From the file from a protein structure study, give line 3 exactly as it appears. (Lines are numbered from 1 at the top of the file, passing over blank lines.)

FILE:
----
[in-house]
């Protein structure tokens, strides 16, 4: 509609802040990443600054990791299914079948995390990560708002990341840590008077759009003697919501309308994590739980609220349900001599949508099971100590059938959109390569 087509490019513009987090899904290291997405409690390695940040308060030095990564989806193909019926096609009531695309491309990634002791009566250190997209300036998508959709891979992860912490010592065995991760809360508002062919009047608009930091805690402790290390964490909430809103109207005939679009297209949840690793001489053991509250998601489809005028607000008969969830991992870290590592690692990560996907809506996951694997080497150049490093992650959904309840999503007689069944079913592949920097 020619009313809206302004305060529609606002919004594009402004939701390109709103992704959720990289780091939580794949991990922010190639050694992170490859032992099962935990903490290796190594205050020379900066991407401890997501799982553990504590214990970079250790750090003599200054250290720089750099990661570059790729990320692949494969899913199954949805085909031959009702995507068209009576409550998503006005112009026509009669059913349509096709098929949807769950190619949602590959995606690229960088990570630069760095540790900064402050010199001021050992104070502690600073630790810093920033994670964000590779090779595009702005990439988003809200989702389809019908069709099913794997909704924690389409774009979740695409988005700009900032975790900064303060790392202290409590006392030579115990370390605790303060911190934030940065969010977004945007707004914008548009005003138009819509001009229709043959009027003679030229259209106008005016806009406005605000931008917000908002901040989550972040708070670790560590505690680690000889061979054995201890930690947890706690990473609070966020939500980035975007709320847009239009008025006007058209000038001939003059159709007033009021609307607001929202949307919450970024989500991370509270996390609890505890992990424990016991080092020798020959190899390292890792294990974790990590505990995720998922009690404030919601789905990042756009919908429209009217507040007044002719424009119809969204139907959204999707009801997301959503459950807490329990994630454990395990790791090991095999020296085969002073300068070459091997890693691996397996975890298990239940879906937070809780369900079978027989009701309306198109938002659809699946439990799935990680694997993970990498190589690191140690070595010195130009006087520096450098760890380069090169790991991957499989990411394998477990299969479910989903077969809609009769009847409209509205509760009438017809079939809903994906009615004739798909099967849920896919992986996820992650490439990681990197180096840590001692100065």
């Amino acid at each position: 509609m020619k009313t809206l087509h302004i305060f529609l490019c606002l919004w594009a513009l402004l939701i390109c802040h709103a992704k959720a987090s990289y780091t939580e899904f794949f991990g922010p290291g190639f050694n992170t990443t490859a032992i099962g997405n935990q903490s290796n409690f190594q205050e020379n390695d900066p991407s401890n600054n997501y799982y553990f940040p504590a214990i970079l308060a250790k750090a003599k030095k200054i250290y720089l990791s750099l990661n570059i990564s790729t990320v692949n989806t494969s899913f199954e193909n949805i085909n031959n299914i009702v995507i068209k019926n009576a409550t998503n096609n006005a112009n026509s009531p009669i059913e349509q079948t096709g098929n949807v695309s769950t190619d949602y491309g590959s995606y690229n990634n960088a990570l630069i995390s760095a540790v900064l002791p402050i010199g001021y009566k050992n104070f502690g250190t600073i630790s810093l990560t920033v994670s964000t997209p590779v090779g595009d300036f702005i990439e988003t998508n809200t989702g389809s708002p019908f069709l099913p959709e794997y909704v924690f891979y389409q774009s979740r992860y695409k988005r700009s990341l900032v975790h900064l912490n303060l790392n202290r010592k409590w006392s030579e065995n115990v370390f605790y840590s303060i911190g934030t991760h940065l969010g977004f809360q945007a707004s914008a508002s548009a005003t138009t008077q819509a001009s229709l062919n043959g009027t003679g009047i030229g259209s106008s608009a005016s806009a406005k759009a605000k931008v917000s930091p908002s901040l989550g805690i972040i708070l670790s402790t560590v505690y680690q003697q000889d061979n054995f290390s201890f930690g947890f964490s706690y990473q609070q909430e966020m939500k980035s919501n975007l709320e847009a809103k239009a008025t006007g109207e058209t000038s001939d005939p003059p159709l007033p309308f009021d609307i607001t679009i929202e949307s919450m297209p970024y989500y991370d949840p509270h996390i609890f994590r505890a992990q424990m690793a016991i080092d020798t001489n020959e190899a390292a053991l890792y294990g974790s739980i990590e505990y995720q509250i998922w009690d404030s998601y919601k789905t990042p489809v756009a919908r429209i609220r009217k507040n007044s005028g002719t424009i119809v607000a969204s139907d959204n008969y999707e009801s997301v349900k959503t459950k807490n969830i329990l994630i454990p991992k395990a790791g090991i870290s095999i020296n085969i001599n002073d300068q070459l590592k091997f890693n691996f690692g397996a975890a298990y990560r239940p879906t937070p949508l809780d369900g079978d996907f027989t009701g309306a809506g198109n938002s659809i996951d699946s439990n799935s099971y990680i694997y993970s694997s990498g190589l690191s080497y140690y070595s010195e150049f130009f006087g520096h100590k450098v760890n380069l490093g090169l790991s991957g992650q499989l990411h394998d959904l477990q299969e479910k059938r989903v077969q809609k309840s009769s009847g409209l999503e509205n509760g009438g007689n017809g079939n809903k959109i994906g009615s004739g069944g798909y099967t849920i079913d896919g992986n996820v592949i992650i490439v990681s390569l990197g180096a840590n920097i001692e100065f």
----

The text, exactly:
């Amino acid at each position: 509609m020619k009313t809206l087509h302004i305060f529609l490019c606002l919004w594009a513009l402004l939701i390109c802040h709103a992704k959720a987090s990289y780091t939580e899904f794949f991990g922010p290291g190639f050694n992170t990443t490859a032992i099962g997405n935990q903490s290796n409690f190594q205050e020379n390695d900066p991407s401890n600054n997501y799982y553990f940040p504590a214990i970079l308060a250790k750090a003599k030095k200054i250290y720089l990791s750099l990661n570059i990564s790729t990320v692949n989806t494969s899913f199954e193909n949805i085909n031959n299914i009702v995507i068209k019926n009576a409550t998503n096609n006005a112009n026509s009531p009669i059913e349509q079948t096709g098929n949807v695309s769950t190619d949602y491309g590959s995606y690229n990634n960088a990570l630069i995390s760095a540790v900064l002791p402050i010199g001021y009566k050992n104070f502690g250190t600073i630790s810093l990560t920033v994670s964000t997209p590779v090779g595009d300036f702005i990439e988003t998508n809200t989702g389809s708002p019908f069709l099913p959709e794997y909704v924690f891979y389409q774009s979740r992860y695409k988005r700009s990341l900032v975790h900064l912490n303060l790392n202290r010592k409590w006392s030579e065995n115990v370390f605790y840590s303060i911190g934030t991760h940065l969010g977004f809360q945007a707004s914008a508002s548009a005003t138009t008077q819509a001009s229709l062919n043959g009027t003679g009047i030229g259209s106008s608009a005016s806009a406005k759009a605000k931008v917000s930091p908002s901040l989550g805690i972040i708070l670790s402790t560590v505690y680690q003697q000889d061979n054995f290390s201890f930690g947890f964490s706690y990473q609070q909430e966020m939500k980035s919501n975007l709320e847009a809103k239009a008025t006007g109207e058209t000038s001939d005939p003059p159709l007033p309308f009021d609307i607001t679009i929202e949307s919450m297209p970024y989500y991370d949840p509270h996390i609890f994590r505890a992990q424990m690793a016991i080092d020798t001489n020959e190899a390292a053991l890792y294990g974790s739980i990590e505990y995720q509250i998922w009690d404030s998601y919601k789905t990042p489809v756009a919908r429209i609220r009217k507040n007044s005028g002719t424009i119809v607000a969204s139907d959204n008969y999707e009801s997301v349900k959503t459950k807490n969830i329990l994630i454990p991992k395990a790791g090991i870290s095999i020296n085969i001599n002073d300068q070459l590592k091997f890693n691996f690692g397996a975890a298990y990560r239940p879906t937070p949508l809780d369900g079978d996907f027989t009701g309306a809506g198109n938002s659809i996951d699946s439990n799935s099971y990680i694997y993970s694997s990498g190589l690191s080497y140690y070595s010195e150049f130009f006087g520096h100590k450098v760890n380069l490093g090169l790991s991957g992650q499989l990411h394998d959904l477990q299969e479910k059938r989903v077969q809609k309840s009769s009847g409209l999503e509205n509760g009438g007689n017809g079939n809903k959109i994906g009615s004739g069944g798909y099967t849920i079913d896919g992986n996820v592949i992650i490439v990681s390569l990197g180096a840590n920097i001692e100065f």